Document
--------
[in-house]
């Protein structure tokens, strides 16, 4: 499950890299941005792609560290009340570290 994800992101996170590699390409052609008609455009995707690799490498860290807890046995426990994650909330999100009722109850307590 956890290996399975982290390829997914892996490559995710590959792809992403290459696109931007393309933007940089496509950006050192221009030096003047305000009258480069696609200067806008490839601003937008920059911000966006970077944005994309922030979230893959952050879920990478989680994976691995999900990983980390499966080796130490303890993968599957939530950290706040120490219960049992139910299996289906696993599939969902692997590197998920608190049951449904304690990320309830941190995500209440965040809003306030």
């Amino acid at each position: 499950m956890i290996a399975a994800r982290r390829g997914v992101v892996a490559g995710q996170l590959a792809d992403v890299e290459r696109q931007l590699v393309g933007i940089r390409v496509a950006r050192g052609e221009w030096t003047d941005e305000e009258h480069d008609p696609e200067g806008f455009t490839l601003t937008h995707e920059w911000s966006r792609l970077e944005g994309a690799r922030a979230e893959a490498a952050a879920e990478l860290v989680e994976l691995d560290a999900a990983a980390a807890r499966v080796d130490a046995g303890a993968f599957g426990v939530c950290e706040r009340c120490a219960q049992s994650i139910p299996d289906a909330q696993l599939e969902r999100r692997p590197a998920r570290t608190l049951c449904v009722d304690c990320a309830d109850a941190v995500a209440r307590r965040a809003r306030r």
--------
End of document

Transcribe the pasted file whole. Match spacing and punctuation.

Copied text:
[in-house]
């Protein structure tokens, strides 16, 4: 499950890299941005792609560290009340570290 994800992101996170590699390409052609008609455009995707690799490498860290807890046995426990994650909330999100009722109850307590 956890290996399975982290390829997914892996490559995710590959792809992403290459696109931007393309933007940089496509950006050192221009030096003047305000009258480069696609200067806008490839601003937008920059911000966006970077944005994309922030979230893959952050879920990478989680994976691995999900990983980390499966080796130490303890993968599957939530950290706040120490219960049992139910299996289906696993599939969902692997590197998920608190049951449904304690990320309830941190995500209440965040809003306030």
């Amino acid at each position: 499950m956890i290996a399975a994800r982290r390829g997914v992101v892996a490559g995710q996170l590959a792809d992403v890299e290459r696109q931007l590699v393309g933007i940089r390409v496509a950006r050192g052609e221009w030096t003047d941005e305000e009258h480069d008609p696609e200067g806008f455009t490839l601003t937008h995707e920059w911000s966006r792609l970077e944005g994309a690799r922030a979230e893959a490498a952050a879920e990478l860290v989680e994976l691995d560290a999900a990983a980390a807890r499966v080796d130490a046995g303890a993968f599957g426990v939530c950290e706040r009340c120490a219960q049992s994650i139910p299996d289906a909330q696993l599939e969902r999100r692997p590197a998920r570290t608190l049951c449904v009722d304690c990320a309830d109850a941190v995500a209440r307590r965040a809003r306030r």